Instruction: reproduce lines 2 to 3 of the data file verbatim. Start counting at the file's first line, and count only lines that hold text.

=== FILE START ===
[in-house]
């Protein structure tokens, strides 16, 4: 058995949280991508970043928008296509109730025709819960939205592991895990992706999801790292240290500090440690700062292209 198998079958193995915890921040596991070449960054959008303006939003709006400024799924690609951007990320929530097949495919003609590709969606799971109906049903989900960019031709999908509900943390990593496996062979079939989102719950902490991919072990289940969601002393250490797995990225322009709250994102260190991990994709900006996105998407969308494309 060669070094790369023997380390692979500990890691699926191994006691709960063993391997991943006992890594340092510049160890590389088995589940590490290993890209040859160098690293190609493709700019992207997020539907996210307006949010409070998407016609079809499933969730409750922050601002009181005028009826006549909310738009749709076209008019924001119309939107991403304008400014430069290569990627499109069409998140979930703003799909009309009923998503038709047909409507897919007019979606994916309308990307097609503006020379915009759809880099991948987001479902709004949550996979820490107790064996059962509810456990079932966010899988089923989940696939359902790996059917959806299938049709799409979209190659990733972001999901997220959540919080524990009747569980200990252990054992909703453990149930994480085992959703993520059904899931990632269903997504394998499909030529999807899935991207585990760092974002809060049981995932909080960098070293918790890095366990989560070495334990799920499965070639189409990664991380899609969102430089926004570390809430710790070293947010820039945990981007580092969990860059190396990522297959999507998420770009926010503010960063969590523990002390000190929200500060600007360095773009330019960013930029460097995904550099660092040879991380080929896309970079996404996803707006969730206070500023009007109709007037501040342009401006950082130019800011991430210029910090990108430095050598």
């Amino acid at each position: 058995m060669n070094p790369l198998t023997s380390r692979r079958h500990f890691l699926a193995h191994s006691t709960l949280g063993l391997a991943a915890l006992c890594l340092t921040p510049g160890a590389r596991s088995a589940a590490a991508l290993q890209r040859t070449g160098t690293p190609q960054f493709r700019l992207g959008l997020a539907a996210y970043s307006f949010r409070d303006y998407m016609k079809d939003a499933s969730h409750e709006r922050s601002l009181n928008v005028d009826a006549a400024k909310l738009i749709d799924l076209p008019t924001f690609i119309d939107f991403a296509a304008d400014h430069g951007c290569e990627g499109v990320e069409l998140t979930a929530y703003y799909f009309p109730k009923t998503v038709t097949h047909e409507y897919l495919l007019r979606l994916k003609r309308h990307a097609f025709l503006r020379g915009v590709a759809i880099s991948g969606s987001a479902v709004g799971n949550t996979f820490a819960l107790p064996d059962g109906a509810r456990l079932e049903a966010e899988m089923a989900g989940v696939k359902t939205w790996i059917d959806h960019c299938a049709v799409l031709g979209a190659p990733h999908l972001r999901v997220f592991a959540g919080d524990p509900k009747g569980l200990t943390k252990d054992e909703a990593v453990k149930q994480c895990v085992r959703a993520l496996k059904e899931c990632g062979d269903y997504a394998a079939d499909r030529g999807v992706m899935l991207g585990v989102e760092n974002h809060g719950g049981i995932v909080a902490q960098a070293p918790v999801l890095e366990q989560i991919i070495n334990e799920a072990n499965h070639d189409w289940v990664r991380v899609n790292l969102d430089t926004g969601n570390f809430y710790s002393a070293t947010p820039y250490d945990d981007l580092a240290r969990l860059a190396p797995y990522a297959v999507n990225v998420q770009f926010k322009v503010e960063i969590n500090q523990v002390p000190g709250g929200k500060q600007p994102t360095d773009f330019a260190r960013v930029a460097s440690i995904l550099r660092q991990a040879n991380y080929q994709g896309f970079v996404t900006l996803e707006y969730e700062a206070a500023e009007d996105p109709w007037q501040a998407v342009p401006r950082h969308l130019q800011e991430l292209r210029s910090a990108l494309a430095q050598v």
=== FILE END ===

């Protein structure tokens, strides 16, 4: 058995949280991508970043928008296509109730025709819960939205592991895990992706999801790292240290500090440690700062292209 198998079958193995915890921040596991070449960054959008303006939003709006400024799924690609951007990320929530097949495919003609590709969606799971109906049903989900960019031709999908509900943390990593496996062979079939989102719950902490991919072990289940969601002393250490797995990225322009709250994102260190991990994709900006996105998407969308494309 060669070094790369023997380390692979500990890691699926191994006691709960063993391997991943006992890594340092510049160890590389088995589940590490290993890209040859160098690293190609493709700019992207997020539907996210307006949010409070998407016609079809499933969730409750922050601002009181005028009826006549909310738009749709076209008019924001119309939107991403304008400014430069290569990627499109069409998140979930703003799909009309009923998503038709047909409507897919007019979606994916309308990307097609503006020379915009759809880099991948987001479902709004949550996979820490107790064996059962509810456990079932966010899988089923989940696939359902790996059917959806299938049709799409979209190659990733972001999901997220959540919080524990009747569980200990252990054992909703453990149930994480085992959703993520059904899931990632269903997504394998499909030529999807899935991207585990760092974002809060049981995932909080960098070293918790890095366990989560070495334990799920499965070639189409990664991380899609969102430089926004570390809430710790070293947010820039945990981007580092969990860059190396990522297959999507998420770009926010503010960063969590523990002390000190929200500060600007360095773009330019960013930029460097995904550099660092040879991380080929896309970079996404996803707006969730206070500023009007109709007037501040342009401006950082130019800011991430210029910090990108430095050598």
């Amino acid at each position: 058995m060669n070094p790369l198998t023997s380390r692979r079958h500990f890691l699926a193995h191994s006691t709960l949280g063993l391997a991943a915890l006992c890594l340092t921040p510049g160890a590389r596991s088995a589940a590490a991508l290993q890209r040859t070449g160098t690293p190609q960054f493709r700019l992207g959008l997020a539907a996210y970043s307006f949010r409070d303006y998407m016609k079809d939003a499933s969730h409750e709006r922050s601002l009181n928008v005028d009826a006549a400024k909310l738009i749709d799924l076209p008019t924001f690609i119309d939107f991403a296509a304008d400014h430069g951007c290569e990627g499109v990320e069409l998140t979930a929530y703003y799909f009309p109730k009923t998503v038709t097949h047909e409507y897919l495919l007019r979606l994916k003609r309308h990307a097609f025709l503006r020379g915009v590709a759809i880099s991948g969606s987001a479902v709004g799971n949550t996979f820490a819960l107790p064996d059962g109906a509810r456990l079932e049903a966010e899988m089923a989900g989940v696939k359902t939205w790996i059917d959806h960019c299938a049709v799409l031709g979209a190659p990733h999908l972001r999901v997220f592991a959540g919080d524990p509900k009747g569980l200990t943390k252990d054992e909703a990593v453990k149930q994480c895990v085992r959703a993520l496996k059904e899931c990632g062979d269903y997504a394998a079939d499909r030529g999807v992706m899935l991207g585990v989102e760092n974002h809060g719950g049981i995932v909080a902490q960098a070293p918790v999801l890095e366990q989560i991919i070495n334990e799920a072990n499965h070639d189409w289940v990664r991380v899609n790292l969102d430089t926004g969601n570390f809430y710790s002393a070293t947010p820039y250490d945990d981007l580092a240290r969990l860059a190396p797995y990522a297959v999507n990225v998420q770009f926010k322009v503010e960063i969590n500090q523990v002390p000190g709250g929200k500060q600007p994102t360095d773009f330019a260190r960013v930029a460097s440690i995904l550099r660092q991990a040879n991380y080929q994709g896309f970079v996404t900006l996803e707006y969730e700062a206070a500023e009007d996105p109709w007037q501040a998407v342009p401006r950082h969308l130019q800011e991430l292209r210029s910090a990108l494309a430095q050598v």